Well, here we are with spring just around the corner and, with it, the start of the gardening year. New growth appears on deciduous plants, perennials wake from their enforced winter hibernation and bulbs pop up everywhere as new life begins.
The next couple of months involves many tasks in the garden including the preparation and planting of the spring vegetable garden, planting of flowering annuals and the completion of late winter and early spring chores that need finalising before too much new growth appears on plants.
Pruning of deciduous fruit trees and roses should be close to being completed. Winter spraying must have been completed and, if not, just check that the buds are showing a slight colour and have not burst. If they have burst, then you have missed the boat and any spraying with a winter spray could burn the blossom leading to no or very little fruit set.
New growth on roses and fruit trees are a delicious target for aphids so keep an eye out for them. Spray with an organic insecticide or a synthetic pyrethroid and this will halt their progress.
The vegetable garden should be getting the finishing touches prior to planting. Initially, the garden should be dug over to a spade’s depth and lime should be spread at the rate of 500 gms per square metre all over the bed. Some well-rotted cow or poultry manure can be added and forked in.
If all this preparation sounds too much it should be remembered that a fast-growing vegetable is a delicious vegetable. Plants that grow slowly are usually bitter and poor performers with small fruit or reduced crops.
When growing vegetables, it is important to practice crop rotation. By this I mean don’t plant the vegetables in the same position as you had them in last season. This applies particularly to tomatoes and potatoes as these two groups of plants are in the same family and any pests or diseases lying dormant in the soil could cause problems with the new crop this season.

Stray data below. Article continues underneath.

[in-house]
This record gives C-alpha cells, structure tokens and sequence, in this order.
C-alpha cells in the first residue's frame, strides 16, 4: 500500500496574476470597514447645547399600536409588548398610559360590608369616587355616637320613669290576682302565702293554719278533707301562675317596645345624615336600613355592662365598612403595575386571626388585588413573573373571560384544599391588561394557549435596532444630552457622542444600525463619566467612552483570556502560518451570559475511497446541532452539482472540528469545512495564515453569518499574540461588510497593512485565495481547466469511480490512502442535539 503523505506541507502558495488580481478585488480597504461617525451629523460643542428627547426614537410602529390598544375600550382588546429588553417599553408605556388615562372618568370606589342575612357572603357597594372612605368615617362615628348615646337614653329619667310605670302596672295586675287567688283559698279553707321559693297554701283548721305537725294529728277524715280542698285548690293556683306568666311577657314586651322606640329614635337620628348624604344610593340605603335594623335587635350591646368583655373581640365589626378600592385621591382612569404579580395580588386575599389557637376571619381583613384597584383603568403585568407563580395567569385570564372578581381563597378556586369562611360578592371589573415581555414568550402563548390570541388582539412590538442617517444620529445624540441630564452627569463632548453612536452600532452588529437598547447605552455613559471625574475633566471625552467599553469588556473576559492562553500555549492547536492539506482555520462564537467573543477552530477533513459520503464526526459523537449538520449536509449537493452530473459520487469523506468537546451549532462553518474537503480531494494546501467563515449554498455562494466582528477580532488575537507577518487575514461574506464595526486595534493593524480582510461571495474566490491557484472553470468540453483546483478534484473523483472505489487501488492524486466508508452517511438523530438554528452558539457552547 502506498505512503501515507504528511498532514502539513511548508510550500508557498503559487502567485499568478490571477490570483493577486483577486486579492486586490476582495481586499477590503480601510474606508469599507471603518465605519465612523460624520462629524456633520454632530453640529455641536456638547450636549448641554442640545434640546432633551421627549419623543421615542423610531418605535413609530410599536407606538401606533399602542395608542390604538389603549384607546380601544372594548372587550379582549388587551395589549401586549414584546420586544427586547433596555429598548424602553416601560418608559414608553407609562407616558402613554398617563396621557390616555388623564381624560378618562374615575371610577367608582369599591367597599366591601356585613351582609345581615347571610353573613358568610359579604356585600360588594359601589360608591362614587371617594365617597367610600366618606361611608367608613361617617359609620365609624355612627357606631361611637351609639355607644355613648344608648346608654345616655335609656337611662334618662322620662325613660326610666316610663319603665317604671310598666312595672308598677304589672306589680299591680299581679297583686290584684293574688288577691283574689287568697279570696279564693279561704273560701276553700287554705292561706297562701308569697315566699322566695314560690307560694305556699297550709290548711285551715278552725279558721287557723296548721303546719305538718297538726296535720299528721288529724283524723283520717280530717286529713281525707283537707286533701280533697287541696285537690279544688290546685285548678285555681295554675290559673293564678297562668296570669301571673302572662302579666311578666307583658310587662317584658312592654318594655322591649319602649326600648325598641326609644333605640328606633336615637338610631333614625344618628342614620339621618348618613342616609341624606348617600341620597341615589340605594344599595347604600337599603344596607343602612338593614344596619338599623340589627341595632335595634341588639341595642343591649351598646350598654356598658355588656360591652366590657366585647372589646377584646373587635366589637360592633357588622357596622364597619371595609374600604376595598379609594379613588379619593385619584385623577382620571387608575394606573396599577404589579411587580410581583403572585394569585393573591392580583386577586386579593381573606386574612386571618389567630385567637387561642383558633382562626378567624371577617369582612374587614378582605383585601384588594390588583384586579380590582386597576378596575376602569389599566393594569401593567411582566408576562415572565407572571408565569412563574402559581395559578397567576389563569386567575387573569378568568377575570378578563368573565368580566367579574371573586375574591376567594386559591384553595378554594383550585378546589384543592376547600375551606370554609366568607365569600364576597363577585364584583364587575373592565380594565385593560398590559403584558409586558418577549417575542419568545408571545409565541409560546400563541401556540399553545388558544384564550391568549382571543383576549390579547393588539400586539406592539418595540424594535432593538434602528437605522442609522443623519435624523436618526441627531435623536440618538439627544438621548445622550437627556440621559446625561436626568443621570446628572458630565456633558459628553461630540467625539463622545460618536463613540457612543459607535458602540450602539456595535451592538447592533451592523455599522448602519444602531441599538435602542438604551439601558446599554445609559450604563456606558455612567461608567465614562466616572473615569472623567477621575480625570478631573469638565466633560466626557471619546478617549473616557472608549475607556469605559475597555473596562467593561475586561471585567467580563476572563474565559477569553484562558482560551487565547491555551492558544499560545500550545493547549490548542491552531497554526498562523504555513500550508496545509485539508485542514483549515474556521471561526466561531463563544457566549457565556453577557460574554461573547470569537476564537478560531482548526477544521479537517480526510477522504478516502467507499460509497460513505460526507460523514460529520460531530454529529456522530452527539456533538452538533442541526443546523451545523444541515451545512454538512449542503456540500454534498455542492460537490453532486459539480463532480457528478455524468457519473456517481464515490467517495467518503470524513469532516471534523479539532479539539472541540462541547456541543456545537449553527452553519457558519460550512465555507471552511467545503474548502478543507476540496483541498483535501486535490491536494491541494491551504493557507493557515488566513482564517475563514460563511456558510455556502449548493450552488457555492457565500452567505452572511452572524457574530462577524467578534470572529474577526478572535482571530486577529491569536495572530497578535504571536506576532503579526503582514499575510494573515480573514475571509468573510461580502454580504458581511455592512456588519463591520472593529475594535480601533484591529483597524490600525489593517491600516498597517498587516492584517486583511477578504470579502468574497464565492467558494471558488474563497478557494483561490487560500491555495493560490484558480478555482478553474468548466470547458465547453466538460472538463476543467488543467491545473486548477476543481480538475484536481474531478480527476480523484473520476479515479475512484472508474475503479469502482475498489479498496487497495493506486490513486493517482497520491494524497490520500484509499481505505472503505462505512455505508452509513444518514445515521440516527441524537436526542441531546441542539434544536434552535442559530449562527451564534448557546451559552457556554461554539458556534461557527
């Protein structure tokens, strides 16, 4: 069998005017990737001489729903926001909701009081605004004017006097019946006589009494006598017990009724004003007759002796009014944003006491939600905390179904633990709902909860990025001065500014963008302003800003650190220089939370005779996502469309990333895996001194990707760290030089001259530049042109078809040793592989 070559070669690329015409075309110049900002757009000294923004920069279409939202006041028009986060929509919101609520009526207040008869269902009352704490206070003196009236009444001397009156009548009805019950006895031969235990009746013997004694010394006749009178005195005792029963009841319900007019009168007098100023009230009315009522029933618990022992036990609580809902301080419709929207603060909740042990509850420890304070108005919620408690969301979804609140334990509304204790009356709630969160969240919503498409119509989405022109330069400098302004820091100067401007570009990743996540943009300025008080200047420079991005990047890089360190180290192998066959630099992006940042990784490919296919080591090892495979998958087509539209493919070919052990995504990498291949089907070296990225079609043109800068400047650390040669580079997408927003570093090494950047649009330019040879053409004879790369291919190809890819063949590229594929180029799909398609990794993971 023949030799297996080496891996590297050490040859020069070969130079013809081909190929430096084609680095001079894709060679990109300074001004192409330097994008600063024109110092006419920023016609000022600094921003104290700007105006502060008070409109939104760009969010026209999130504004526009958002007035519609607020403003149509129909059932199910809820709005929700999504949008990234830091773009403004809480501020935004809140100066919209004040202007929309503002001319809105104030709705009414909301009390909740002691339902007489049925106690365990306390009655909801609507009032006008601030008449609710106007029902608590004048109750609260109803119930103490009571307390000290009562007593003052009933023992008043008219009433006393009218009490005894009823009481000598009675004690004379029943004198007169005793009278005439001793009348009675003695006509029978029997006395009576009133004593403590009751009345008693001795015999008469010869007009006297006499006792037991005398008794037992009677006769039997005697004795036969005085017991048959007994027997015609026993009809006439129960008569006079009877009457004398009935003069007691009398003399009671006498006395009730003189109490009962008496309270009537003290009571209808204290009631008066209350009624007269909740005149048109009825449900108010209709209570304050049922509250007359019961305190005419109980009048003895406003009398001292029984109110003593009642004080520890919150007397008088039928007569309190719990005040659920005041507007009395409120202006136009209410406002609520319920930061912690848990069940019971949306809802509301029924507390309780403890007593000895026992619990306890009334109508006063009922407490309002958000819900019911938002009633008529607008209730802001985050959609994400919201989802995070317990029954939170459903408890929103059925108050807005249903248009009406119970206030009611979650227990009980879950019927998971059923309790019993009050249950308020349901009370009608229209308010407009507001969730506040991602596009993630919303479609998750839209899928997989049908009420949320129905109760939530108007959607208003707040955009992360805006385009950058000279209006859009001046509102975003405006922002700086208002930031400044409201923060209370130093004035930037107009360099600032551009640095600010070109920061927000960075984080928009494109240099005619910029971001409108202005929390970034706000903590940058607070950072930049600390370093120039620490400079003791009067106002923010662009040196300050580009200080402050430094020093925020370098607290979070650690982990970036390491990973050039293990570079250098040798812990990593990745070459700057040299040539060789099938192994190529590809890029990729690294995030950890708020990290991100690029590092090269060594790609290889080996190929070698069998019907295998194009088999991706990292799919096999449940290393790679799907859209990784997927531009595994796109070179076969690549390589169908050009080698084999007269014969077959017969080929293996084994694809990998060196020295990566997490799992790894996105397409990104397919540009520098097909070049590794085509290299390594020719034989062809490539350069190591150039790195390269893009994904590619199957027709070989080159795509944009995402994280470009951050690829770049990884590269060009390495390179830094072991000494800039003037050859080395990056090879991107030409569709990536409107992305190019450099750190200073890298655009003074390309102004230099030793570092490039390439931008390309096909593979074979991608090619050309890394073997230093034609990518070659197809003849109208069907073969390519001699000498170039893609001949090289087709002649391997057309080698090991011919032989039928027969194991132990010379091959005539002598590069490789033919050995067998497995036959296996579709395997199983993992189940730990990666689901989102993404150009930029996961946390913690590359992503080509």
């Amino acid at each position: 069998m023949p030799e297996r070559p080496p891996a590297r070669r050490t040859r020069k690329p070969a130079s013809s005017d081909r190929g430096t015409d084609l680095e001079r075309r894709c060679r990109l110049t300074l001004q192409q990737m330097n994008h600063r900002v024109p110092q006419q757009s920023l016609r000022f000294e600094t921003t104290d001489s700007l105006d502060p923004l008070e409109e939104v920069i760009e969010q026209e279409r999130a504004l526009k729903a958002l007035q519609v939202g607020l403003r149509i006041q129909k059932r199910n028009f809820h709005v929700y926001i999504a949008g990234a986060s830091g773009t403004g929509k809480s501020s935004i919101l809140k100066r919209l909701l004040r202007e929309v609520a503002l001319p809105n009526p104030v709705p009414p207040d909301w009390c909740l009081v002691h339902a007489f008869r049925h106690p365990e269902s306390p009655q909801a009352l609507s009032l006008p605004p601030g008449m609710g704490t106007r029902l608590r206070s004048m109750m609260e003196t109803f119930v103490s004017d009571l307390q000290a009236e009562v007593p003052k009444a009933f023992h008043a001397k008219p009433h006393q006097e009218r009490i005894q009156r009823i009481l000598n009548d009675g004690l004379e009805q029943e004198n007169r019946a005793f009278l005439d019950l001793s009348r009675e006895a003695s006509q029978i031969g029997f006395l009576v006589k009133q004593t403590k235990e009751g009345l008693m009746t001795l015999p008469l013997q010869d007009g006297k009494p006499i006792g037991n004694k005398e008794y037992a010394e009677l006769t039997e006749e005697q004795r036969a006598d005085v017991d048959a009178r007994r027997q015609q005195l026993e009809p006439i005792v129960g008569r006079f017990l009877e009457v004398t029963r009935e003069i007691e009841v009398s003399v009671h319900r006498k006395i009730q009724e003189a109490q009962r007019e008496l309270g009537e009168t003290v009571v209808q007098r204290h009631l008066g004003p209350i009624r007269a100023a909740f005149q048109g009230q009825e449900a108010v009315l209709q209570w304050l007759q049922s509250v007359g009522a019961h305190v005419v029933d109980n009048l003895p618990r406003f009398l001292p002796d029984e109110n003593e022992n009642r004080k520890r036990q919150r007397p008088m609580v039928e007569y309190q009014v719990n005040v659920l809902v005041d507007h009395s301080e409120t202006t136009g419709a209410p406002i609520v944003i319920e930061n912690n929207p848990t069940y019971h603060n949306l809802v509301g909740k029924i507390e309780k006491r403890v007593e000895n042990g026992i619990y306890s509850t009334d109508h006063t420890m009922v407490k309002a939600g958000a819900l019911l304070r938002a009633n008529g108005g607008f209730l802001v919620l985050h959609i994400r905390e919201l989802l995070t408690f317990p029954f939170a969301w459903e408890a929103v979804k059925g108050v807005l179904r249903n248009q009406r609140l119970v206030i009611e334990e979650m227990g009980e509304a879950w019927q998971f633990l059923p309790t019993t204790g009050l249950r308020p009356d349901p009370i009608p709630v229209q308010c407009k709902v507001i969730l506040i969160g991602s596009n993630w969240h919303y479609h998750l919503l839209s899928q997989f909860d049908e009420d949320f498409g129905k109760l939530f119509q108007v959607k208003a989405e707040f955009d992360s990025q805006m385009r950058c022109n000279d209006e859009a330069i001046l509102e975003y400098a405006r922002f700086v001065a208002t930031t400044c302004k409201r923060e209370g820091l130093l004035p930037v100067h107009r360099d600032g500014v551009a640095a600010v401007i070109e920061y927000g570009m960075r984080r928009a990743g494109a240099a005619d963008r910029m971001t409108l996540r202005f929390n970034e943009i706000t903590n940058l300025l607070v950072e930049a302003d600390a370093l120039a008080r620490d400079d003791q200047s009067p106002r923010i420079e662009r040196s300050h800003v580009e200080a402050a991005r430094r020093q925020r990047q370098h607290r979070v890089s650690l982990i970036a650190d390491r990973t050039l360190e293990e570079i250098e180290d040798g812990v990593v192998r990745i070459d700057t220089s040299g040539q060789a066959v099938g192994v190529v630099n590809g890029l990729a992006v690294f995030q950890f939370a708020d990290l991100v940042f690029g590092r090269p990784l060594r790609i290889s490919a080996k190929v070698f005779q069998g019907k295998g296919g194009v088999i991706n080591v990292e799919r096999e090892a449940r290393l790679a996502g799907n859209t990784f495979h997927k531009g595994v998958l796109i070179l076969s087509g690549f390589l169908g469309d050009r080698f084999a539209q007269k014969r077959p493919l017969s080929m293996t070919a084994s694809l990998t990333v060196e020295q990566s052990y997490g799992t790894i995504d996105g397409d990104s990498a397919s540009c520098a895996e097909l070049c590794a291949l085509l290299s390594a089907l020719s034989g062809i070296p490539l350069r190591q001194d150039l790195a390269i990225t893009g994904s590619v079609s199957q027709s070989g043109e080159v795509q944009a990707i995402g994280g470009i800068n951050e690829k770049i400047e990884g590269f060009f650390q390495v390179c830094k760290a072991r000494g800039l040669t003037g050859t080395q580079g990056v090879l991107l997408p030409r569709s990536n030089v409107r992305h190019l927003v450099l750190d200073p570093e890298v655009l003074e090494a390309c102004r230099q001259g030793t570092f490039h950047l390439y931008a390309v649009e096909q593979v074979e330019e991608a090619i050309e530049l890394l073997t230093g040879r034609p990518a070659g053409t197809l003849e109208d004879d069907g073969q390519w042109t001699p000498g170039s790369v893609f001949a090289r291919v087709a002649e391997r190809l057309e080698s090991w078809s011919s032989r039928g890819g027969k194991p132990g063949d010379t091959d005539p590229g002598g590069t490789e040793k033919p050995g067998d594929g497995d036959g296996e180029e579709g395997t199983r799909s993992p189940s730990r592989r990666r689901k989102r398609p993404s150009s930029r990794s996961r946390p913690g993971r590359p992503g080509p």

One major factor is to only grow as many vegetables as your family requires. It’s best to avoid growing crops where the bulk of the harvest comes all at once unless you can put the extras in the freezer for the out of season periods.
Another trick is to go for quick turnaround vegetables that can be picked and replaced regularly like lettuce, Asian greens, beans and spring onions.
Plant taller vegetables like corn and tomatoes on the side of the garden that is less likely to shade the rest of the garden.
For more permanent kitchen crops like herbs, it is important to remember that there are three main categories of herbs. There are moisture lovers, like mints and coriander; the dry garden herbs like parsley, sage, rosemary and the thymes; and the higher-nutrient leafy forms like the perpetual lettuce, spinach, basil and more of the leafy herbs.
This month will be your last chance to plant bare rooted fruit trees and roses and, as I have said many times, it’s important you pay particular attention to the condition of the plants you are about to purchase.
Poorly stored plants in retail situations can allow the root systems to dry out and if this has happened the chance of the plant failing to re-shoot is very high and that means money ill spent.
Look for plants that show no signs of the bark shrivelling or the roots being dry. If there is any indication of this, leave the plants alone. No matter what the discounted price might be, they will be a failure.
Ensure when planting these new plants to prepare the soil well and water in.
Anyway, now that you have all the information, you had better get out and get on with it. Till next time, happy planting.